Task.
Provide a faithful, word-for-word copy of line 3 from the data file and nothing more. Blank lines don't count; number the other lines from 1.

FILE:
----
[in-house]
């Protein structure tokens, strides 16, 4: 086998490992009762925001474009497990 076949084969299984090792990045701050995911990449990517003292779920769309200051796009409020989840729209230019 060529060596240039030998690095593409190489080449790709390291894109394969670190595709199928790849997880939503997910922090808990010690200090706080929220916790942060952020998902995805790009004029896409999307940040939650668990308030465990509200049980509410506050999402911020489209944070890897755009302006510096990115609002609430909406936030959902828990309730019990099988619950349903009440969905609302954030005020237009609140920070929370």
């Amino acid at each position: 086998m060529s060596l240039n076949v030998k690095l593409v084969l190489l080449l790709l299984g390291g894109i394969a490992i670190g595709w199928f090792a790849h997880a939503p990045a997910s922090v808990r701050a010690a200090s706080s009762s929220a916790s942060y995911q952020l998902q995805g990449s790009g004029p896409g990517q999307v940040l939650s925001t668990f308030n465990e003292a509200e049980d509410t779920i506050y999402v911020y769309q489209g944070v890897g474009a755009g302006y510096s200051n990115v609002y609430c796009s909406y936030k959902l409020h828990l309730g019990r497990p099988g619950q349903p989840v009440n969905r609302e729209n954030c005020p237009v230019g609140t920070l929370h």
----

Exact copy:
């Amino acid at each position: 086998m060529s060596l240039n076949v030998k690095l593409v084969l190489l080449l790709l299984g390291g894109i394969a490992i670190g595709w199928f090792a790849h997880a939503p990045a997910s922090v808990r701050a010690a200090s706080s009762s929220a916790s942060y995911q952020l998902q995805g990449s790009g004029p896409g990517q999307v940040l939650s925001t668990f308030n465990e003292a509200e049980d509410t779920i506050y999402v911020y769309q489209g944070v890897g474009a755009g302006y510096s200051n990115v609002y609430c796009s909406y936030k959902l409020h828990l309730g019990r497990p099988g619950q349903p989840v009440n969905r609302e729209n954030c005020p237009v230019g609140t920070l929370h």